Through her eyes, the neglect and danger that those traversing Europe in search of a safer home experience is brought to the centre of our attention, and her generally sympathetic view to those she encounters, coloured by her own identity as a migrant, works as a powerful conduit for Hiekkapelto to provide a broad and realistic depiction of the refugee crisis. There are also additional points of interest, as the chequered history of the Balkan region is woven into the plot, and a focus on the issues of identity and belonging that have arisen from the break up of Yugoslavia are explored both through Anna’s familial history, and those she interacts with. It’s always incredibly satisfying to read a book that provides deeper levels of interest alongside the main plot, and gives a richness and texture to the prose to sate the reader. With this added scope to the book, the main plot still stands strongly within it, and the investigation that Anna undertakes to satisfy the numerous questions that arise for her is well-realised and played out, and their is an underlying current of tension throughout. As Anna finds herself increasingly at risk, but being as determined as a dog with a bone, I was totally caught up in this story from the start, and pulled in once again by the magnetism of Anna’s character, and her unerring ability to use the less attractive traits of her personality to get to the root of this mystery. Beautifully translated by David Hackston,  The Exiled is another winner from Kati Hiekkappelto and I, for one, cannot wait to see what Anna gets tangled up in next. Highly recommended.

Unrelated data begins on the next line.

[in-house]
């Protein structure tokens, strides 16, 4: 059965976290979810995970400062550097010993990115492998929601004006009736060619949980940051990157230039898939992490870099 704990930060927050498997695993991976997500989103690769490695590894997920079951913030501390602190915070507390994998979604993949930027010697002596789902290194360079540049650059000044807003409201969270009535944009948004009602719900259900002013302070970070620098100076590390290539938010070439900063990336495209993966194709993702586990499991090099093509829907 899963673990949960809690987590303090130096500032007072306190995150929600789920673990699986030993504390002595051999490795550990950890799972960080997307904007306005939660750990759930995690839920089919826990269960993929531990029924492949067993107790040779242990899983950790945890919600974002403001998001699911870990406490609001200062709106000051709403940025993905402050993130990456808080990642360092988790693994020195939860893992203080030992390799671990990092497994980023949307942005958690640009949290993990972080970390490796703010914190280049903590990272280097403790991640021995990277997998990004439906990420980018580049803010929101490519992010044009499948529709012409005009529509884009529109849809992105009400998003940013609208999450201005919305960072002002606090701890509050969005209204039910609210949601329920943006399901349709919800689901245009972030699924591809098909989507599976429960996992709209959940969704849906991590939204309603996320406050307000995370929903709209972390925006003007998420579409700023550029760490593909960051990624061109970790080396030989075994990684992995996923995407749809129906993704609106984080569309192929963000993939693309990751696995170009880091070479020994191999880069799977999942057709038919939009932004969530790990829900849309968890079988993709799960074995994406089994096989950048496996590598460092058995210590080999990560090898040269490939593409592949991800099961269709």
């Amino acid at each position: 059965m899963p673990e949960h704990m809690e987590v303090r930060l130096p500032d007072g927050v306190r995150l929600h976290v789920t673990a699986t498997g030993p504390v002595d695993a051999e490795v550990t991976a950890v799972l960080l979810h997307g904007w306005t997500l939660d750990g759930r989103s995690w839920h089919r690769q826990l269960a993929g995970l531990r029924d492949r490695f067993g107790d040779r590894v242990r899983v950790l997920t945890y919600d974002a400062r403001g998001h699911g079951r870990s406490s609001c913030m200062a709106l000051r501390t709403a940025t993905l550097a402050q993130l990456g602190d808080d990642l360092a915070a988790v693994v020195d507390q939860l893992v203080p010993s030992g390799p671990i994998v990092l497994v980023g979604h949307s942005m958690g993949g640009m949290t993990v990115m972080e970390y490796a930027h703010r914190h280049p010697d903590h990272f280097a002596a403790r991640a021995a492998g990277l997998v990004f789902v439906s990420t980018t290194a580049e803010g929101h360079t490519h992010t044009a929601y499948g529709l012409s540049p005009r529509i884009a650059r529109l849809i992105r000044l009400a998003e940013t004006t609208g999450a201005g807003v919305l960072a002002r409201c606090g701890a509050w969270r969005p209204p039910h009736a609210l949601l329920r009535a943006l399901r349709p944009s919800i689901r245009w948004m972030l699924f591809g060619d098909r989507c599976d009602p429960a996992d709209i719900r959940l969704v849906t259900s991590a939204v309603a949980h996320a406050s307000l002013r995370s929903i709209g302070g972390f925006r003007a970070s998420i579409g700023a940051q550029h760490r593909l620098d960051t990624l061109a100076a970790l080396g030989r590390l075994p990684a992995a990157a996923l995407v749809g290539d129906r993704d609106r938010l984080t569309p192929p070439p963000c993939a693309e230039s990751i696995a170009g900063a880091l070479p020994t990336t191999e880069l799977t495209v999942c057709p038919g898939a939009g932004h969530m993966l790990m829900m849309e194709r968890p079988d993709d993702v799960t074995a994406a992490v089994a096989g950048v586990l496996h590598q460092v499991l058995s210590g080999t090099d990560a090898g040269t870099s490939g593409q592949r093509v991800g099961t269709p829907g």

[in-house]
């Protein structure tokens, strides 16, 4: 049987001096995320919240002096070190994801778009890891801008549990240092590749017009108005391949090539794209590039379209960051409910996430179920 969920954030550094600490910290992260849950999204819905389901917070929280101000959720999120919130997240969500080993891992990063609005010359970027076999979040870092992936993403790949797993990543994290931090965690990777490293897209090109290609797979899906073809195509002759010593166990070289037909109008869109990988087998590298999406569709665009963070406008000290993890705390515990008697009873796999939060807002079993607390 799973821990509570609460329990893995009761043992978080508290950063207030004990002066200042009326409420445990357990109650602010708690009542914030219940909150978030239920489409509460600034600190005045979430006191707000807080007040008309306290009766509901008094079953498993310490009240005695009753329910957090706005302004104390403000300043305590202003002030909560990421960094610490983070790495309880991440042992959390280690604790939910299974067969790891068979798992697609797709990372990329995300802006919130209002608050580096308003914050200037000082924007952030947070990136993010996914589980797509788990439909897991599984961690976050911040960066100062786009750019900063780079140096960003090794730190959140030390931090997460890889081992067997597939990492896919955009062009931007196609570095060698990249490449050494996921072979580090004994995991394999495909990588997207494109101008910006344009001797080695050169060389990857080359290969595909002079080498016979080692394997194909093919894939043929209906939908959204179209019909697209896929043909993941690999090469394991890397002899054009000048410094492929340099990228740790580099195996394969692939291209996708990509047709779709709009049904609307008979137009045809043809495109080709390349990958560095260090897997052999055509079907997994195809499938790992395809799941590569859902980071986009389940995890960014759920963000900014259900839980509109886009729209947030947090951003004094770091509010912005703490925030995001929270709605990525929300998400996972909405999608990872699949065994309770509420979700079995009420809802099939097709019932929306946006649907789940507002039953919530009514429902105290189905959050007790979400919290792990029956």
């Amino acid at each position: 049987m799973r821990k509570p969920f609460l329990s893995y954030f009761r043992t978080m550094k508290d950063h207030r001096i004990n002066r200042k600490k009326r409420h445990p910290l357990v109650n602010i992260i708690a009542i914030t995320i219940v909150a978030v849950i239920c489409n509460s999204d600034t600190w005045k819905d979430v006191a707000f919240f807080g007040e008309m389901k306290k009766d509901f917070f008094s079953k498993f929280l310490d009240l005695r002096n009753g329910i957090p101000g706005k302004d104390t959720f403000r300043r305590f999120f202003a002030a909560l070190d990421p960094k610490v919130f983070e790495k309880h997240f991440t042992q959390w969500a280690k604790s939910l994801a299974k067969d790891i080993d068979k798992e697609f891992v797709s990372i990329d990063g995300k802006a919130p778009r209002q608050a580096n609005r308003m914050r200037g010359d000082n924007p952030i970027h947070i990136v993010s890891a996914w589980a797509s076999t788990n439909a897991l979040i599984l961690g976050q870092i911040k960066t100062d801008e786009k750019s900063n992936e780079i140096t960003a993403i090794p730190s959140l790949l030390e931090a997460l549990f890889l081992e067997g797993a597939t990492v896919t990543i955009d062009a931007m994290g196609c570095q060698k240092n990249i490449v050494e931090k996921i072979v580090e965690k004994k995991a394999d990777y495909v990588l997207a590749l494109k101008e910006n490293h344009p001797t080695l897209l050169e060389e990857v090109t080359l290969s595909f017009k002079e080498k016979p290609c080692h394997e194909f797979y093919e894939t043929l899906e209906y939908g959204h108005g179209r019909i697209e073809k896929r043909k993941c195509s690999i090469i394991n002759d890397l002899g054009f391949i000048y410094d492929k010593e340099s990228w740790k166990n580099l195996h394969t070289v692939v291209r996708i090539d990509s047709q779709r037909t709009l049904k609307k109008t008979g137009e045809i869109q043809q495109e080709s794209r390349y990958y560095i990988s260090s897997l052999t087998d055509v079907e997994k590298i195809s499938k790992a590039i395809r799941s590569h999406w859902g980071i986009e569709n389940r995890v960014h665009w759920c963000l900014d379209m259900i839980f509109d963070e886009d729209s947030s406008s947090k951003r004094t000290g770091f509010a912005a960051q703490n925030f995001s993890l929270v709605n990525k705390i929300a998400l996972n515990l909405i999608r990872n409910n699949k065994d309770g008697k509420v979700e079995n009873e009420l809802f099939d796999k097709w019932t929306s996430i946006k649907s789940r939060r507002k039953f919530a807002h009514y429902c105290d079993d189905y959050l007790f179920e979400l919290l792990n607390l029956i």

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mineIn the dead of winter, investigative reporter Janne Vuori sets out to uncover the truth about a mining company, whose illegal activities have created an environmental disaster in a small town in Northern Finland. When the company’s executives begin to die in a string of mysterious accidents, and Janne’s personal life starts to unravel, past meets present in a catastrophic series of events that could cost him his life…

I’m going to set my stall out here and say that I would probably enjoy anything that Antti Tuomainen writes, having loved both The Healer, and  Dark As My Heart so did The Mine take me down to the depths of despair, or eject me skipping into the sunlight?…